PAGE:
April 1, 2004 by

Michael King

5 comments

Categories: Education, Media, Writers/Editors

mking.jpgMichael King, a New Zealand author and the leading historian of the indigenous Maori, died on March 30 in an automobile accident. He was 59.
Although he was born in Wellington to parents who relished their Irish and Scottish roots, King was more interested in the native culture of New Zealand. He studied English and history at Victoria University, and earned a master’s degree from the University of Waikato.
King taught journalism for a while, then became a reporter for the Waikato Times. There he was assigned to cover Maori issues, a beat that brought him into close contact with the Tainui tribes. Over time, King became fluent in the Maori language and protocol, skills he used to write the books “Moko: Maori Tattooing in the 20th Century” and “Maori: A Photographic and Social History.” He also penned “Te Puea” and “Whina” — biographies of charismatic Maori leaders, Princess Te Puea Heringa and Dame Whina Cooper.
King’s ground-breaking book, “Being Pakeha: An Encounter With New Zealand and the Maori Renaissance,” was the first to examine the non-Maori ingredients of New Zealand society and culture. It also included what he called a “selective and ethnic autobiography” of his childhood. His professional life was recounted in the 1992 sequel, “Hidden Places: A Memoir in Journalism.”
In the 1990s, King developed a reputation as a respected literary biographer for chronicling the lives of authors Frank Sargeson and Janet Frame. His final book, “The Penguin History of New Zealand,” became a surprise best-seller.
A former president of the New Zealand Society of Authors, King was awarded an Order of the British Empire in 1988 for services to New Zealand literature. He received the first Prime Minister’s Award for Literary Achievement for nonfiction in 2003. In December, King was named the New Zealand Herald’s New Zealander of the Year. Before the accident that took his life, King was fighting cancer.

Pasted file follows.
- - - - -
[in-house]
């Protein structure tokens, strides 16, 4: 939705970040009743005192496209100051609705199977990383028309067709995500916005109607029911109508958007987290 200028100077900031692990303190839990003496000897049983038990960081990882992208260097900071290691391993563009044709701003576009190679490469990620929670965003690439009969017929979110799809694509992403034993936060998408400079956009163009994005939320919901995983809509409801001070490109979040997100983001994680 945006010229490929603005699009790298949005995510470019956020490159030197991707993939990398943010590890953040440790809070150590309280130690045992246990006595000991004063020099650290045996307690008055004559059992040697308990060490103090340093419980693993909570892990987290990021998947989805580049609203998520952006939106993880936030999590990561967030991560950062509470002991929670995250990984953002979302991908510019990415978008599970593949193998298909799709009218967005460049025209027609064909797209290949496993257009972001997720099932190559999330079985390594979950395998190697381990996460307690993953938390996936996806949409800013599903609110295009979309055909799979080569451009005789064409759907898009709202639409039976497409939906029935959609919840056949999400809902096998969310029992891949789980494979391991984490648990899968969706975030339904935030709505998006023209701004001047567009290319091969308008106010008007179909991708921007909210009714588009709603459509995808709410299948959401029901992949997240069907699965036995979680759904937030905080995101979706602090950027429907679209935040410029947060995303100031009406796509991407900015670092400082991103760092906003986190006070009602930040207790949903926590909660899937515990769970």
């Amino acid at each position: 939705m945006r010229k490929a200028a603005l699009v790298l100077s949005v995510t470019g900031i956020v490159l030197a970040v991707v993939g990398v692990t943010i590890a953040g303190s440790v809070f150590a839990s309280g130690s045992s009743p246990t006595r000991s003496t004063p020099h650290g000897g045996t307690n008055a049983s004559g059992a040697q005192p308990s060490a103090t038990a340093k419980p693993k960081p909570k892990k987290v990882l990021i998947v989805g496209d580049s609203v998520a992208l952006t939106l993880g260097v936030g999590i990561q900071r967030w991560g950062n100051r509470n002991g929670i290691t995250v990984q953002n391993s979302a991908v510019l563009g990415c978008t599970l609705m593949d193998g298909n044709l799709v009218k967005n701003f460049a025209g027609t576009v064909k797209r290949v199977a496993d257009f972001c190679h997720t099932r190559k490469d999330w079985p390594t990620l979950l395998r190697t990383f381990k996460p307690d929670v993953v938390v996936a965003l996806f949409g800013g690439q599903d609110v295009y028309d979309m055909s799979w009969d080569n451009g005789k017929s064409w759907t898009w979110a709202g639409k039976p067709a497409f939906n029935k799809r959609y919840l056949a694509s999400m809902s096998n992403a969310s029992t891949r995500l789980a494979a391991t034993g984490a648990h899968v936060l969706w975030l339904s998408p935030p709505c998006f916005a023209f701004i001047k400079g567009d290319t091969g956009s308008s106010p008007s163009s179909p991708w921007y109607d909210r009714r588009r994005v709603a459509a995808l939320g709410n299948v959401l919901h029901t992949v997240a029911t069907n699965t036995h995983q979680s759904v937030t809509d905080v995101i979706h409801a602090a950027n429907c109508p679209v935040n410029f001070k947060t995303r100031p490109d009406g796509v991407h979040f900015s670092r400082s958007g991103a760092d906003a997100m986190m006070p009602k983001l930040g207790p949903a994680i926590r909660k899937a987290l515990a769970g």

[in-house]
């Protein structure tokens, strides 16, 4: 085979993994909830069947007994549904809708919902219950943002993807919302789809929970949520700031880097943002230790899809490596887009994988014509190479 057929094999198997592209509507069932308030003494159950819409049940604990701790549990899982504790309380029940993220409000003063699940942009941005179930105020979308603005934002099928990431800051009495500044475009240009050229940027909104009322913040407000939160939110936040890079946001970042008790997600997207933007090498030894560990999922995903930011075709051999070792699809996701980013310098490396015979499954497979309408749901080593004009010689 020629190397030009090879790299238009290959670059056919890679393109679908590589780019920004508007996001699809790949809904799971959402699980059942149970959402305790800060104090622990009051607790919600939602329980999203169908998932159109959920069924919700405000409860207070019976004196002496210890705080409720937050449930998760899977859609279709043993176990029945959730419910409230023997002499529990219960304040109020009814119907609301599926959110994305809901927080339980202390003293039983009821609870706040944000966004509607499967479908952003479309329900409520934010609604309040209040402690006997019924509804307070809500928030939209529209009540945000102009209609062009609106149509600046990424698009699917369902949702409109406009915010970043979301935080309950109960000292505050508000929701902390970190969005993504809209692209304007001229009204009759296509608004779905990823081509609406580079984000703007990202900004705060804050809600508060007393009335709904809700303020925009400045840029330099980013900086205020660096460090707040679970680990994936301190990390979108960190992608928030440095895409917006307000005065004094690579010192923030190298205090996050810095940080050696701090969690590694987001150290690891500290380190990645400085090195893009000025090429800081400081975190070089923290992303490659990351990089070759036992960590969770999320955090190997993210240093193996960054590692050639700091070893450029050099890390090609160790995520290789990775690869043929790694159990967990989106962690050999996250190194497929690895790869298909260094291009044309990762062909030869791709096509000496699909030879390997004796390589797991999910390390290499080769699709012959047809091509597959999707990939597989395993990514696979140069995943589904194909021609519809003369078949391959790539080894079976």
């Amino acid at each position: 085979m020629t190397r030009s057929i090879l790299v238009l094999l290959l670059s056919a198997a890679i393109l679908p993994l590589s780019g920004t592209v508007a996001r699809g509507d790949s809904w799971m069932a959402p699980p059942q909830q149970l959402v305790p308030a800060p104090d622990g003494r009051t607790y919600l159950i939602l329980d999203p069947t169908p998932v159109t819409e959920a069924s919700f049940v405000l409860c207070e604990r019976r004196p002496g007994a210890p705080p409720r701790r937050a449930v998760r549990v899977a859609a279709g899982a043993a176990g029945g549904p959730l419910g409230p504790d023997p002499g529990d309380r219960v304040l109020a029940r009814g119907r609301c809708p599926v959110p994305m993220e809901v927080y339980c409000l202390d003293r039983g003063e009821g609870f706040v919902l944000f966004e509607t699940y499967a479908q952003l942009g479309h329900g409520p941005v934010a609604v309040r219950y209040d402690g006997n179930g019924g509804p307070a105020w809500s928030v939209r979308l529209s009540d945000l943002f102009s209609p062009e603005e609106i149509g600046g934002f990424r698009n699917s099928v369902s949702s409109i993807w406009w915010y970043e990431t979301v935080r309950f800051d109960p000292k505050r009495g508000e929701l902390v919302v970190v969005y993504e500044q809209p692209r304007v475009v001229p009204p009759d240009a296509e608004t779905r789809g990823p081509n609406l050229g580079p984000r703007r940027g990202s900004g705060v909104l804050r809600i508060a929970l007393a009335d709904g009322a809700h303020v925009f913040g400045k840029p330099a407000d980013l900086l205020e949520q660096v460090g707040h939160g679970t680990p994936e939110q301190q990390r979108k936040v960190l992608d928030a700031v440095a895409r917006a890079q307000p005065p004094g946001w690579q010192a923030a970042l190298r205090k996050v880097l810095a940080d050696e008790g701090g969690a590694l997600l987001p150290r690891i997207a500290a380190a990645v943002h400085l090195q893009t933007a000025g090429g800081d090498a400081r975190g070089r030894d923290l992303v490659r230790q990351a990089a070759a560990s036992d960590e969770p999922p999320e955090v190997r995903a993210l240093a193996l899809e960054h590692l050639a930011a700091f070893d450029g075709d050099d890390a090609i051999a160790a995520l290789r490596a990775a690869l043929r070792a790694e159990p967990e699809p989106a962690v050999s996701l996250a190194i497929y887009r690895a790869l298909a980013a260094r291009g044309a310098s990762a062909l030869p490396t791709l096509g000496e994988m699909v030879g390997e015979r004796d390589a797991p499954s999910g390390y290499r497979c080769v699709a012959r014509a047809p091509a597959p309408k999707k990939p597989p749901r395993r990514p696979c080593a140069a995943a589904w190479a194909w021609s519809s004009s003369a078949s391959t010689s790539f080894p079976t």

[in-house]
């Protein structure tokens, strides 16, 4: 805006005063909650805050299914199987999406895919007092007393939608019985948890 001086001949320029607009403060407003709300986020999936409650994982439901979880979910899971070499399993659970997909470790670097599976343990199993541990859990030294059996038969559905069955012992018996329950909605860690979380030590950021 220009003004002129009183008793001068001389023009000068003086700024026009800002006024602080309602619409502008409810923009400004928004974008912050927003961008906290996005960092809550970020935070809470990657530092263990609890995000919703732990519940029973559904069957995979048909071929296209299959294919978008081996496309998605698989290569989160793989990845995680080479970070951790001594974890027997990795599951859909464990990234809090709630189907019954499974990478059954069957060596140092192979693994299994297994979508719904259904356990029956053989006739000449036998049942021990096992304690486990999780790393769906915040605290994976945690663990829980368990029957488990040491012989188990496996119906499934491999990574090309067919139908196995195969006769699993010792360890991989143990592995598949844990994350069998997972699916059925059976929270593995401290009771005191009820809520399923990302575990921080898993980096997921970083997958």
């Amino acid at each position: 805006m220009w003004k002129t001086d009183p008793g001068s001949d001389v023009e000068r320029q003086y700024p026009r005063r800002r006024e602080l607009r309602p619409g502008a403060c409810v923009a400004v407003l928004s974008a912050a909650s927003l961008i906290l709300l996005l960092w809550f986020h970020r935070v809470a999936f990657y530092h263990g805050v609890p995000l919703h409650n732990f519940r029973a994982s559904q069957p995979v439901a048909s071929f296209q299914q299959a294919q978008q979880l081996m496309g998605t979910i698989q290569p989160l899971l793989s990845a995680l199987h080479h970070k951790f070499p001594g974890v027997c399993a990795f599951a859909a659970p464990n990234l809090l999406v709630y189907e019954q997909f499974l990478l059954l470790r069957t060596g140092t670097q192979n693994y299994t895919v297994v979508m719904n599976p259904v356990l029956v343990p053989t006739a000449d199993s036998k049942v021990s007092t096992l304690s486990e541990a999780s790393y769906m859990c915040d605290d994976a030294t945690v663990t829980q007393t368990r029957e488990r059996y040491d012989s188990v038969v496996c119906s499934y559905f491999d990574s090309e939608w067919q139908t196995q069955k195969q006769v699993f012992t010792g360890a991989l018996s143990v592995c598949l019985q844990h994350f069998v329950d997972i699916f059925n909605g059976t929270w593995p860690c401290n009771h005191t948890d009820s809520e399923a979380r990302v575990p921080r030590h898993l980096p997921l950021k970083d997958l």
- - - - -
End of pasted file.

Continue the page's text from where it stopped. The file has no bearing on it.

His wife, Maria Jungowska, was also killed when their car hit a tree and burst into flames south of Auckland. She was a respected book editor who specialized in New Zealand history, biographies and children’s fiction and nonfiction.
Watch a Tribute to Michael and Maria From ZB News

5 Responses to Michael King

  1. Robert O'Hara

    A wonderful historian who made history live for the “average bloke” and who did more towards bringing Maori and Pakeha together than any other New Zealander living or dead. He created a positive climate in which each culture was viewed with greater understanding.

  2. Mary-Helen Ward

    Reading this for the first time, months after Micheal’s death, I suddenly feel a much further than 4 hour’s flight from New Zealand. How could I not have known that a person who had such an impact on the way that kiwis saw themselves had gone?

  3. Bev Anderson

    I have only just found out about the death of Michael King and his wife last year. I am not a Kiwi but have visited many times in the last 8 years and have a keen interest in the culture and history. I recently read Michael’s book “Being Pakeha Now” and found it such a wonderful insight. Michael was obviously a man who cared about racial harmony and was passionate obout his country. This is such a very sad loss and my sincere condolences go to his family, friends and indeed the nation.

  4. Bobby McDougal

    I mourn the death of Michael King with grief. I have recently read The Penguin History of New Zealand and have found it a good book for reading. I am not a Kiwi, but as a Pakeha I find it sad that he could die at such a bad time. My sincerest apologies to his family.

  5. Mike King

    I love hearing of the leaders and legend of what ever area they come. It is individuals like Mike King that really set an example for our future generations and set the precedent for future leaders to come.
    King Regards, Mike King.

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